Research for Real

Today was a full day of work here, and it felt great to get so much done! Collin did a really nice job at articulating some details of our work day at

There was a very nice rainstorm this morning. It is extremely unusual for a rainstorm like this to happen at this time of year. We had already arrived at the Pamoja center by the time the storm hit, so it didn’t alter our plans. Sayidi, a key person at Pamoja center, was really happy for the rain (he, among many other jobs, manages the crops at the center).

Unfortunately, however, the heavy rain prevented the children from being able to eat lunch because the thatched roof over the kitchen is in such disrepair that the fire wouldn’t stay lit long enough to cook anything. A very generous family from our church donated some money to go toward valuable causes. We decided that fixing a roof so that children can eat the one real meal a day that they eat is a valuable cause. And this will cost $25.00 US.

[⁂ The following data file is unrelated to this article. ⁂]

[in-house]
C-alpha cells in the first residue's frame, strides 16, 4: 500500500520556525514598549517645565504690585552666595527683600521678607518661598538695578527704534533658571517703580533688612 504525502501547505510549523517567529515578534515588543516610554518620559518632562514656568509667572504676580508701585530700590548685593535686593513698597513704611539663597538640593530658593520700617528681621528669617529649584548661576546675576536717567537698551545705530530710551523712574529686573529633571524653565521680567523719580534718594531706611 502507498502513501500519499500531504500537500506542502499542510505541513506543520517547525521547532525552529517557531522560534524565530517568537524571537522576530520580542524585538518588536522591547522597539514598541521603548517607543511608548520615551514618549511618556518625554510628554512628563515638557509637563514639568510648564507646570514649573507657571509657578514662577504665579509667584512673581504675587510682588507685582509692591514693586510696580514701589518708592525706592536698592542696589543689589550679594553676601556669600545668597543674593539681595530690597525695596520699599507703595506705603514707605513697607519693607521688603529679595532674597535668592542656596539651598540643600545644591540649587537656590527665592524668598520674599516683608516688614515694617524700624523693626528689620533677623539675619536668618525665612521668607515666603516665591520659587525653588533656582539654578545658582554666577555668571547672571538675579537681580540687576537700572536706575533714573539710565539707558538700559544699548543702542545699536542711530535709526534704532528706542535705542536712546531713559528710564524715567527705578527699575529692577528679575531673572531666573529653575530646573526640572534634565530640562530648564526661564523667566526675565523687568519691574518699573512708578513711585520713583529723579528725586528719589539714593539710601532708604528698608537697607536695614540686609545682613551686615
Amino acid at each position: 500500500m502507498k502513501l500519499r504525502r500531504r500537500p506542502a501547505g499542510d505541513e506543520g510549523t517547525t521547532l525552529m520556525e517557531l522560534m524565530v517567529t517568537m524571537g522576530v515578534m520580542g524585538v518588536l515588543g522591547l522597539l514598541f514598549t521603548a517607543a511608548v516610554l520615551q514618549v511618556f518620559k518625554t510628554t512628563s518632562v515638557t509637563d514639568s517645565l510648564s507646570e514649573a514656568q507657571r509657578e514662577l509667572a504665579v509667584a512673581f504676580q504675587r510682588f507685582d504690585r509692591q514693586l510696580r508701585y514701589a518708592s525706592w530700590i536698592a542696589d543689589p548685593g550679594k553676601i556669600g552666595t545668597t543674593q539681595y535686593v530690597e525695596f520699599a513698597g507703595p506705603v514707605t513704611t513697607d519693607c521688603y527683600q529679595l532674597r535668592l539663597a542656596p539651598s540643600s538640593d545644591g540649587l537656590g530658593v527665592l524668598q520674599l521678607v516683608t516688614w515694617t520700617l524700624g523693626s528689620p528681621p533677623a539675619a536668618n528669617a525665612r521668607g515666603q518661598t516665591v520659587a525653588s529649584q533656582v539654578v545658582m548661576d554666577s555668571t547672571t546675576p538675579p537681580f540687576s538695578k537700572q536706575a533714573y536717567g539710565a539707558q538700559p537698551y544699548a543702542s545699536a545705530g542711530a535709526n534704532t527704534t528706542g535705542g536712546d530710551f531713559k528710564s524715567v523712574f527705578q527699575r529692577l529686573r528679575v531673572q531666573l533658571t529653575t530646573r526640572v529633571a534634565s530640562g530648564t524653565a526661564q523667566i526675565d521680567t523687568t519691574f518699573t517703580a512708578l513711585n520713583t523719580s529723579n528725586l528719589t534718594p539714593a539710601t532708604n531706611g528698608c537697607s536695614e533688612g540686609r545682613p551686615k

I love doing this research project! Going through the questionnaires with the pupils was so much fun for me. (Side note: Terry explained something that had hitherto been a mystery to me. You use the word “pupils” here if you are referring to primary school-aged kids and “students” if you are referring to secondary school-aged kids.) I have always enjoyed studying humans. For fun in junior high, I designed a questionnaire to inquire about people’s beliefs about God and their self-esteem. I wanted to see if there was a correlation between the two. I handed it out in all the home-rooms and collected the results (all were anonymous, FYI local IRB representative).

The findings were fascinating. And though I didn’t know how to analyze my data at that young age, I did note that many of the participants that indicated they had a negative impression of God also indicated that they had a low self-esteem as measured by how much they liked themselves and whether they would switch lives with someone else if given the opportunity (using likert scales and open-ended questions).

I remember noticing these correlations and really mulling over my findings but then not really knowing where to go from there.